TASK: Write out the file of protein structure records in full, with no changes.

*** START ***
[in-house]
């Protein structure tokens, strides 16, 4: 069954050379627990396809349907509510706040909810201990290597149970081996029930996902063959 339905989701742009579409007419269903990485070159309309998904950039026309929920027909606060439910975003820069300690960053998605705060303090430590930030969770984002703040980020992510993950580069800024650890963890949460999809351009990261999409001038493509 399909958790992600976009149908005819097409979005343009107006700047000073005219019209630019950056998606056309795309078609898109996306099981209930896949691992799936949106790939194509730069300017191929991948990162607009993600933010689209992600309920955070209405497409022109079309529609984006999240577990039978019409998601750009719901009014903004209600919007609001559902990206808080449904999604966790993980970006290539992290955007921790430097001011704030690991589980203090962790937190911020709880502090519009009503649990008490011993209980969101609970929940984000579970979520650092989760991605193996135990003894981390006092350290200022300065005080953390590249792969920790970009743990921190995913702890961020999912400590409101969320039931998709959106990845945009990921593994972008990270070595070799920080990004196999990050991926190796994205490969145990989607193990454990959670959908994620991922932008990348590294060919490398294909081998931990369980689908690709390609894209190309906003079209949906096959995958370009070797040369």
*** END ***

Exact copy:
[in-house]
């Protein structure tokens, strides 16, 4: 069954050379627990396809349907509510706040909810201990290597149970081996029930996902063959 339905989701742009579409007419269903990485070159309309998904950039026309929920027909606060439910975003820069300690960053998605705060303090430590930030969770984002703040980020992510993950580069800024650890963890949460999809351009990261999409001038493509 399909958790992600976009149908005819097409979005343009107006700047000073005219019209630019950056998606056309795309078609898109996306099981209930896949691992799936949106790939194509730069300017191929991948990162607009993600933010689209992600309920955070209405497409022109079309529609984006999240577990039978019409998601750009719901009014903004209600919007609001559902990206808080449904999604966790993980970006290539992290955007921790430097001011704030690991589980203090962790937190911020709880502090519009009503649990008490011993209980969101609970929940984000579970979520650092989760991605193996135990003894981390006092350290200022300065005080953390590249792969920790970009743990921190995913702890961020999912400590409101969320039931998709959106990845945009990921593994972008990270070595070799920080990004196999990050991926190796994205490969145990989607193990454990959670959908994620991922932008990348590294060919490398294909081998931990369980689908690709390609894209190309906003079209949906096959995958370009070797040369």